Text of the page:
Competence is one of the four keys to career and life success in my Common Sense Success System. I also discuss it in some detail in several of my books: Straight Talk for Success; Your Success GPS; and 42 Rules to Jumpstart Your Professional Success. If you want to succeed you need to develop four basic, but important competencies: 1) creating positive personal impact; 2) becoming a consistently high performer; 3) dynamic communication skills; and 4) becoming interpersonally competent.
There are four key competencies that will help you become a career and life success:
- You have to be able to create positive personal impact.
- You have to be become an outstanding performer.
- You have to be a dynamic communicator – in conversation, writing and presentations.
- You have to build strong, lasting mutually beneficial relationships with the important people in your life.
Apologies will help you create positive personal impact and build strong relationships. Lydia Ramsey is a friend of mine. She is the author of a great book called Manners That Sell. Recently she released an article called “Eight Etiquette Tips for an Effective Business Apology.” I thought this article was so good that I asked Lydia if she would allow me to post it here. Being the gracious person she is, she agreed. Read what follows and use it. This is advice that could be the difference between career and life success and failure.
Eight Etiquette Tips for an Effective Business Apology
In the past few weeks we have been inundated with stories about the outrageous behavior of Serena Williams at the U.S. Open, Kanye West at the VMA’s and Joe Wilson during a joint session of Congress. Just when we thought things were dying down, attention turned to their apologies, the manner, the style and the number of them. If anything, all three public figures were shining examples of how not to apologize.
There is an art to the apology. As my friend, Jerry Gitchel says, “I’ve found that a good apology can often strengthen a business relationship.” When done correctly, an apology can enhance your business and create customer loyalty; still it’s amazing how many people don’t know how or when to apologize
There are eight steps to a good apology. Serena, Kanye and Joe take note.
1. Say, “I’m sorry.” In spite of what your lawyer may have told you, those should be the first words out of your mouth.
2. Be sincere. Your body language and tone of voice need to match your words. People believe what they see over what they hear. Look, sound and feel genuinely sorry.
3. React quickly. An apology that is several days old loses its credibility and effectiveness.
4. Drop the excuses. Take responsibility for whatever you said or did. You weaken your apology when you start piling on excuses like Serena, who in apology number two said that “In the heat of battle, I let my passion and emotion get the better of me and as a result handled the situation poorly.” That was a lame attempt at an excuse and not a hint of “I’m sorry” or “I was wrong.”
5. Make amends. Do whatever you can do to set things right. I recently sent one of my products to a customer. The item did not arrive on the day I promised and I had an unhappy individual on my hands. To set things right, I apologized and offered to send a replacement by overnight delivery. There was a significant cost to me, but I won over a customer who will hopefully come back to me for additional products or services.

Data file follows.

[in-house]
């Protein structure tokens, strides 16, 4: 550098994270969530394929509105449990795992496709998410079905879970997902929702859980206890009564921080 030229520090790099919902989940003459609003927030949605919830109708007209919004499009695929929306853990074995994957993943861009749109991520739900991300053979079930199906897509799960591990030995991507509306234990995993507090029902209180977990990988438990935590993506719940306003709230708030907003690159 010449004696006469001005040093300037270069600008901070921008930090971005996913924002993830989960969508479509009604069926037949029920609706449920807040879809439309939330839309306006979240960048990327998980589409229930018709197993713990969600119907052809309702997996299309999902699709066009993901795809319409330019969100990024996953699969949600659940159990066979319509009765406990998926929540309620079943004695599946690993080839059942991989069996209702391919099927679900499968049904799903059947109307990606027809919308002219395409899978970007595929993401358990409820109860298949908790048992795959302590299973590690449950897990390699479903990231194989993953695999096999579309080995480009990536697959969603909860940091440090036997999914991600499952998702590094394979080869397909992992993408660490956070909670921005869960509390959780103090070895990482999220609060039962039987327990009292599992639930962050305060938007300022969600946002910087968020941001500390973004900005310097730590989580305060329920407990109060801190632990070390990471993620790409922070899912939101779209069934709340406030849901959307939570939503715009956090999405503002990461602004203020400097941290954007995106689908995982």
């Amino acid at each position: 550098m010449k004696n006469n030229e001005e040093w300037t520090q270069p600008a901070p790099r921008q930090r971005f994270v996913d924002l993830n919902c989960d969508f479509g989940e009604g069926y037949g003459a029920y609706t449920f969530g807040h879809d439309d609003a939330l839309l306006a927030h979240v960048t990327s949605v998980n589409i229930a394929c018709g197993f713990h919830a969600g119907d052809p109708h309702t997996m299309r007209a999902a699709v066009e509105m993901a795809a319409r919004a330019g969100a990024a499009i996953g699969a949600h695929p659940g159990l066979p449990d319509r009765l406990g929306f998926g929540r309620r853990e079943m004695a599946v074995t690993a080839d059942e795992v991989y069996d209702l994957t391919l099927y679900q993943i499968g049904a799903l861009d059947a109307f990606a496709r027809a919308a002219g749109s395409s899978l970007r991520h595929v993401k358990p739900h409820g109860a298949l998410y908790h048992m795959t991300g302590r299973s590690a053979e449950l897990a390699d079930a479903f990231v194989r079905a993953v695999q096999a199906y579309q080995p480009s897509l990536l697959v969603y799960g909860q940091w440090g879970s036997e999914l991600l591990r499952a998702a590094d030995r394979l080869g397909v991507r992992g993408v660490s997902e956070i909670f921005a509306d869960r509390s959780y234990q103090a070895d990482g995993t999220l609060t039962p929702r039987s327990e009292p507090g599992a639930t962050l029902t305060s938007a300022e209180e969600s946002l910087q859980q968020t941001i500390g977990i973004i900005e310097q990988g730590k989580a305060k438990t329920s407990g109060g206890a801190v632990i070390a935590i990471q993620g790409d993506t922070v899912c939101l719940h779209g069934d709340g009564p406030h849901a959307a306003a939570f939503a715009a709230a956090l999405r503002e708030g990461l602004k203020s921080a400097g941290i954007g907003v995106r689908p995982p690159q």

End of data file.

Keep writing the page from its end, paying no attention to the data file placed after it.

6. Don’t get defensive. Once you get your dander up, you are headed for trouble and will only make the situation worse. One of my favorite sayings is “Never argue with an idiot. Those watching may not be able to tell the difference.”
7. Listen without interrupting. When customers get upset, they need to vent. Often they require something to chew on and that may be you. Let them vent. You may learn something important from what they say.
8. Finally, don’t go overboard and over-apologize. Make your first apology your last. Say what you need to say and do what you need to do to make things right, then move on. You will only make things seem worse by apologizing over and over again.
People can come up with any number of reasons not to apologize, but there are just as many for saying “I’m sorry.” Number one on that list is because it is the right thing to do. Not only that, it is good for business.
Lydia has nailed it with this one. I suggest bookmarking this post so you can find it easily the next time you need to apologize. And, if you’re human, sooner or later you’ll need this common sense advice.
The common sense point here is simple. Successful people are competent in four areas: creating positive personal impact, outstanding performance, dynamic communication and relationship building. Knowing how to apologize is an important key to creating positive personal impact and building strong relationships. My friend, Lydia Ramsey has developed an eight step system for an effective business apology. I am particularly fond of number 4 – “Drop the excuses – Take responsibility for whatever you said or did.” This is great advice. Owning up to your mistakes and apologizing for them is the best way to create positive personal impact and to build and maintain solid relationships with the people in your life.
That’s my take on business apologies. What’s yours? Please take a minute to leave a comment sharing your thoughts with the rest of us. As always, thanks for reading.